Buy vs build decision
When it comes to WooCommerce development (and with WordPress or development in general too), there are two types of approaches you can choose from: buying a solution "off the shelf" or have one tailored and customized to your specific business requirements. Current solutions are evaluated from the four perspectives of:
Some factors that could influence your decision are:
- Does the existing solution fit your product/service?
- What are the initial costs and ongoing costs of that solution?
- What frictions are there in terms of developer communication?
- Who's developing that solution?
- Is it an API-based solution or is it a plug-in solution?
By going through these questions and research process, together with the help of a developer, your goal is to understand whether the costs and ease of customization of a current solution outpace what would be requested by developing your solution from scratch.
This workflow and approach to project management is useful even for more technically advanced and highly customized solutions because, deep down, you're developing a solution to a problem, a technical solution, and here it's even more important that you are fully aware of what you're trying to achieve.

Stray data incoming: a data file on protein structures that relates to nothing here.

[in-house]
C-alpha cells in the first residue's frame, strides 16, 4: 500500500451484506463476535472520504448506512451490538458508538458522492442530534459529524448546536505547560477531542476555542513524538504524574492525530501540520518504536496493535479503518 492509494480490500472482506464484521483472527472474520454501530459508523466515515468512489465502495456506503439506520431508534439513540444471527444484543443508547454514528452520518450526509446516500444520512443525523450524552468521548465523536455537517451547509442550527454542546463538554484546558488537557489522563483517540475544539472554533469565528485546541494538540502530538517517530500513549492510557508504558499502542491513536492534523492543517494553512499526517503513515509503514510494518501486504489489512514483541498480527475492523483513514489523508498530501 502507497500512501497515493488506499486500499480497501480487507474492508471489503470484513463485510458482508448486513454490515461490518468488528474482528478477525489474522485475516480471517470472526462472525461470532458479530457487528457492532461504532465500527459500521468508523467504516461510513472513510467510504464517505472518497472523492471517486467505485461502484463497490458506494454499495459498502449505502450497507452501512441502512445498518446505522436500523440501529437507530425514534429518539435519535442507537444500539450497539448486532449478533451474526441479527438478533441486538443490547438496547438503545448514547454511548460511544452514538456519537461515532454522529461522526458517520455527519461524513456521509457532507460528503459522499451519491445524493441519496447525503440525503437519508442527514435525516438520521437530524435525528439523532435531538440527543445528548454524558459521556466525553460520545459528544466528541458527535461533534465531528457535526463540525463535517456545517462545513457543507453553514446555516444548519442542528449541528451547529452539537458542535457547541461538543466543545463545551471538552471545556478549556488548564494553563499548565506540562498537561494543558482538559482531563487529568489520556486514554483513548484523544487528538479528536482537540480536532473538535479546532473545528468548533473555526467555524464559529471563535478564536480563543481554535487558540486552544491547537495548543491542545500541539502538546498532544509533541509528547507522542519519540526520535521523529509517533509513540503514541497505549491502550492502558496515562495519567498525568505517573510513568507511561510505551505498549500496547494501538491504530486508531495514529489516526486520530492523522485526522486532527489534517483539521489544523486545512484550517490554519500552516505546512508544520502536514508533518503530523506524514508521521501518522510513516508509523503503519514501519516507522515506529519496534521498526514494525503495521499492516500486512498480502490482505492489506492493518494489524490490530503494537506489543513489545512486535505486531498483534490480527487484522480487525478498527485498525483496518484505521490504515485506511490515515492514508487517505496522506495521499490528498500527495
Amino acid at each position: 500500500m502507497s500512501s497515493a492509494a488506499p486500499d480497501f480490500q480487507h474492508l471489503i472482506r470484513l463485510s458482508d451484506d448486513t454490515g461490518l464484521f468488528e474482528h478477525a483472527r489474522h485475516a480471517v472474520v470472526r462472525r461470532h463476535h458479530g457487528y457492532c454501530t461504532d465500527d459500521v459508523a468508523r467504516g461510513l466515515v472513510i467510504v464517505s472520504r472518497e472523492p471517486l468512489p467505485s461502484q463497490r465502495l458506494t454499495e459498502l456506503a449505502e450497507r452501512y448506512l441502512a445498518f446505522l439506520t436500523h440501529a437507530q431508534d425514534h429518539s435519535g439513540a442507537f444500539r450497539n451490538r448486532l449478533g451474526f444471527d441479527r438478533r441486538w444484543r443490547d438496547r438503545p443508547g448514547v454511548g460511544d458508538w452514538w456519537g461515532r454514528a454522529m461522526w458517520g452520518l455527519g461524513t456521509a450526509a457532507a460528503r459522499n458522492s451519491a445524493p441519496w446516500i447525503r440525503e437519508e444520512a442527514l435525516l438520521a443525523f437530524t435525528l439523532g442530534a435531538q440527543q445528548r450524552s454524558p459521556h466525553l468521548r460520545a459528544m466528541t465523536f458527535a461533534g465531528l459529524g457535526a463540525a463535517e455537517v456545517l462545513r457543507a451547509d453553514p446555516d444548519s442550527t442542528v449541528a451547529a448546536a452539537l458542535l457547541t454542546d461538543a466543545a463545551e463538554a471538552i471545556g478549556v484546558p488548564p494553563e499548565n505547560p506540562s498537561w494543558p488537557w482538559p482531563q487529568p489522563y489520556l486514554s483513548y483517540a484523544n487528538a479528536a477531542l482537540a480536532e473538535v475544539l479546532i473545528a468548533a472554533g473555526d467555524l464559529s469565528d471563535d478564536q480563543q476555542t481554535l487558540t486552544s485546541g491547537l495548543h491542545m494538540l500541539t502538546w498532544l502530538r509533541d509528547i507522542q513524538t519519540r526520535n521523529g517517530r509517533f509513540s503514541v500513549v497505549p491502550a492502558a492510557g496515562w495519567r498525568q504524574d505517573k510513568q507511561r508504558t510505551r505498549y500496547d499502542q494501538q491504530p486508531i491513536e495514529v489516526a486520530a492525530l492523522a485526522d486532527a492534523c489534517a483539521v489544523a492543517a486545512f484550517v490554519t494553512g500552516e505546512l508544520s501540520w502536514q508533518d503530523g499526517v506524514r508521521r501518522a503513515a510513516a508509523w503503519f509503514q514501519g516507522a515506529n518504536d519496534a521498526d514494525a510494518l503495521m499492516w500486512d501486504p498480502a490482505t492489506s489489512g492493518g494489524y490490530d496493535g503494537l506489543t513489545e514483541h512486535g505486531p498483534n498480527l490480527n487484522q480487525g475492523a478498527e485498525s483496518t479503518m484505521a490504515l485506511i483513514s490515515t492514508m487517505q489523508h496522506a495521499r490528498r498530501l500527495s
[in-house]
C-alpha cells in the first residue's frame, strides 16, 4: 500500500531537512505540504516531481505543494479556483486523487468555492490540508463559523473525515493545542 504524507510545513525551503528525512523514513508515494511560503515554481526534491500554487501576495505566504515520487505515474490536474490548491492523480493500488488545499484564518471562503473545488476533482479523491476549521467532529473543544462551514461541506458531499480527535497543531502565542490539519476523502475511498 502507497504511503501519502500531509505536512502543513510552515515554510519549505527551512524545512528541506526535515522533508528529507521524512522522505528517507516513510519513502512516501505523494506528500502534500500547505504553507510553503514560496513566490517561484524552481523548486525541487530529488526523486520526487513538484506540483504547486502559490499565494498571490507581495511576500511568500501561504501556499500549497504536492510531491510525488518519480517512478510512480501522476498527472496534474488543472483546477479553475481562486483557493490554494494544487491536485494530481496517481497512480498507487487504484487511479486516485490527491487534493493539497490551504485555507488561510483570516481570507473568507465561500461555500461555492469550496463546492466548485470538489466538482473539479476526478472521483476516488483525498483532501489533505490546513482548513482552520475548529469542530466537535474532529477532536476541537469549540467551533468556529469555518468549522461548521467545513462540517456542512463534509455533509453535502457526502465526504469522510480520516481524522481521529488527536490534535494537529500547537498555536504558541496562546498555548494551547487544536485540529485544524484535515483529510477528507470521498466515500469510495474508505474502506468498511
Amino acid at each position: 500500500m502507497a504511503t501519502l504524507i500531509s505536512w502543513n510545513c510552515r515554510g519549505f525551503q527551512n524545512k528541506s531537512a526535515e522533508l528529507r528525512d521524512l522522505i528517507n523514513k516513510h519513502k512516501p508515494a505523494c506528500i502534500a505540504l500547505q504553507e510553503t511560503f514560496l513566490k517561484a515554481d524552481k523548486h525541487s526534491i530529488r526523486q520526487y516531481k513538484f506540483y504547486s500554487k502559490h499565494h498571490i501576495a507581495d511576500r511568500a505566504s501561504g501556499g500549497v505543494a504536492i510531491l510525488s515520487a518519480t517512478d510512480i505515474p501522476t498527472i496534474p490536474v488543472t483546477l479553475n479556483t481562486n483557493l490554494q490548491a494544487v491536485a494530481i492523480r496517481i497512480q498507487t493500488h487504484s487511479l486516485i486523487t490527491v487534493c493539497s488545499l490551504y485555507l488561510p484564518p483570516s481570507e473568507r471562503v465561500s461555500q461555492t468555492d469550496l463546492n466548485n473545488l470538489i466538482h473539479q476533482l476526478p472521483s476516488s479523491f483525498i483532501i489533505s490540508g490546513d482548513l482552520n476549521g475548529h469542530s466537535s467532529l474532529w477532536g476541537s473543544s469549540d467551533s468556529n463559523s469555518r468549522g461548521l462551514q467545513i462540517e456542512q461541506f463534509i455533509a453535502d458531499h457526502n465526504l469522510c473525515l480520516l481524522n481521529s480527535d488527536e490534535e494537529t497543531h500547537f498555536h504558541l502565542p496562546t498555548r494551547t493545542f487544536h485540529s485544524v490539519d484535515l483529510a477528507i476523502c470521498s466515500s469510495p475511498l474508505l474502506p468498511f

Phase 3: Project definition and scoping
As the picture becomes clearer and shapes up, you and the developer will have all the ingredients to scope your project on. Whether you've opted to customize a solution already available and developed by someone else or develop one from scratch, you start defining what you'll need to get done.
You should know this already: it all starts with your project brief. Learn how to craft an extensive and informative one, how to make it even more useful with additional resources, but please pay attention to using expressions that are total red flags to developers.